How to Debug Errors for Custom Alexa Skills
Suhem Parack Mar 14, 2019
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While building an Alexa skill, you may run into issues when Alexa says, “There was a problem with the requested skill’s response” (for the dev version of the skill) or, “Sorry, I’m having trouble accessing your skill right now” (for the live version of the skill). This can happen due to a variety of reasons, including:

  • Invalid SSML – A tag might be missing or not properly closed.
  • Invalid audio files used – An mp3 file may be invalid. See requirements for audio files here.
  • Issues with assets used by the skill – Maybe the skill uses image files that are corrupt or missing.

In such cases, when there is an error, the session is closed and the skill receives the SessionEndedRequest. Developers can use this request to log, debug, and identify the reason for the error to fix the issue. As pointed out in this blog post, developers can also log additional information such as the Request Id and Intent Name. You can use this information, along with the error information from the SessionEndedRequest, to identify the failing intent as well as the root cause of the failure.

The SessionEndedRequest returned in case of an error contains the error type and the error message and looks something like this:

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{
    "type": "SessionEndedRequest",
    "requestId": "amzn1.echo-api.request.33504577-0a64-4292-b733-1f7f5ab53161",
    "timestamp": "2019-03-03T17:16:19Z",
    "locale": "en-US",
    "reason": "ERROR",
    "error": {
        "type": "INVALID_RESPONSE",
        "message": "Invalid SSML Output Speech for requestId amzn1.echo-api.request.448ddb45-d25e-42d4-b9d0-4cbbac291c82. Error: Invalid SSML element prodody"
    }
}

In Java, you can obtain the error information from the handle method of the SessionEndedRequestHandler as shown below:

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public class SessionEndedRequestHandler implements RequestHandler {
    @Override
    public boolean canHandle(HandlerInput input) {
        return input.matches(requestType(SessionEndedRequest.class));
    }

    @Override
    public Optional handle(HandlerInput input) {
        SessionEndedRequest request = (SessionEndedRequest) input.getRequestEnvelope().getRequest();
        if(null!=request.getError()) {
            System.out.println("Error Message: "+request.getError().getMessage());
        }
        return input.getResponseBuilder().build();
    }
}

In Node, we can obtain the error information as follows:

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const SessionEndedRequestHandler = {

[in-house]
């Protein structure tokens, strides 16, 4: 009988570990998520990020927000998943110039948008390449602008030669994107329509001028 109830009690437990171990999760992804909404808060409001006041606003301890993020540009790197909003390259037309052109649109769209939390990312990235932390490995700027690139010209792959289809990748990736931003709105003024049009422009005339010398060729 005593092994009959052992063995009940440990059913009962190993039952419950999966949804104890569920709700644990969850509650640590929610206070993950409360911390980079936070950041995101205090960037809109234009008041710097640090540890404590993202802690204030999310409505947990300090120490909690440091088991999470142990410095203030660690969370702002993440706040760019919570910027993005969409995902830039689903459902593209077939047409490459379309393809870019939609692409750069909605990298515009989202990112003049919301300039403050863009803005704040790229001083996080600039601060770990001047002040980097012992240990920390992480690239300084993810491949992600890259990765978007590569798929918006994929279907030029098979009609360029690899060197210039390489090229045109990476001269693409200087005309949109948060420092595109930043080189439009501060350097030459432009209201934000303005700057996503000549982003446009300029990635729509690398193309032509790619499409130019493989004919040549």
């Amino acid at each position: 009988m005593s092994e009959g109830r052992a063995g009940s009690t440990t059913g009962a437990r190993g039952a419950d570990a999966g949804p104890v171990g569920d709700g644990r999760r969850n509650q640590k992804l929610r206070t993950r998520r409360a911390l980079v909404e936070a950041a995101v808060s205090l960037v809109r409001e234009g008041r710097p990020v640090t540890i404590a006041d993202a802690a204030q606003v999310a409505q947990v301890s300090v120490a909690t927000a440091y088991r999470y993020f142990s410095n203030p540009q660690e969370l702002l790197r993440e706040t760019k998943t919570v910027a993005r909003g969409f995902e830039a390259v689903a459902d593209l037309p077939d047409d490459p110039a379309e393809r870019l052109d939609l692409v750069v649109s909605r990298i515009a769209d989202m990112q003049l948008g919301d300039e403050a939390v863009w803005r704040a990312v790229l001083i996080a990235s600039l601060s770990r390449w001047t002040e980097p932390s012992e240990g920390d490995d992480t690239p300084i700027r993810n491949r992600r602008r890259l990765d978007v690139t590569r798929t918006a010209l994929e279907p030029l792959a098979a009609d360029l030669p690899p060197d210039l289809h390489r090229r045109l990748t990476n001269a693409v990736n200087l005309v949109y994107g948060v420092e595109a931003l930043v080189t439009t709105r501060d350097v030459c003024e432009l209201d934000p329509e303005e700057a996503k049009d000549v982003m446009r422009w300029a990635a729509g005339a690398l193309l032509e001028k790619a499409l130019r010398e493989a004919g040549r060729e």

canHandle(handlerInput) {
        return handlerInput.requestEnvelope.request.type === 'SessionEndedRequest';
    },
    handle(handlerInput) {
        if(null!=handlerInput.requestEnvelope.request.error) {
            console.log(JSON.stringify(handlerInput.requestEnvelope.request.error));
        }


        return handlerInput.responseBuilder.getResponse();
    },
};

Once we have this information logged, we can check our logs to debug and identify any issues.

The example below shows how I can see the error information that I logged using the technique described above. In this example, I’m also logging the request ID and the intent, which is why when I lookup that request ID (which is for the error case) in Amazon CloudWatch logs for my skill, I am able to see the intent that is failing along with the reason for the failure.

Alexa Blog

Using this information in the logs, I can identify that the reason for the error (i.e. Alexa responded “There was a problem with the requested skill’s response” or “Sorry, I’m having trouble accessing your skill right now”) was that in my ‘CapitalIntent’ my SSML is malformed and I am missing the ‘</prosody>’ closing tag. Thus, I can go back in my code and identify the SSML outputSpeech in my handler (CapitalIntentHandler in this case) and fix it.

Not identifying and addressing such issues with the skill may result in a poor and inconsistent customer experience, which could impact skill reviews.

You can also use custom monitoring to identify spike in such errors. This way, you can receive an alertif there are errors being returned for a certain intent. For example, if someone accidentally uploaded an invalid mp3 file that is used in the skill’s response, this will result in errors that you’ll want to identify and address.

Developers should also include automated testing as part of their CI/CD framework so that they are able to identify issues with the skill. The Skill Management API (SMAPI) also allows developers to test their live skills programmatically using the Simulation and Invocation APIs that help create automated tests that can identify bugs and regressions. You can perform end-to-end testing with these APIs to ensure that your skill is functioning as expected.

Related Content

For more guidance on skill debugging and testing, check out the following resources: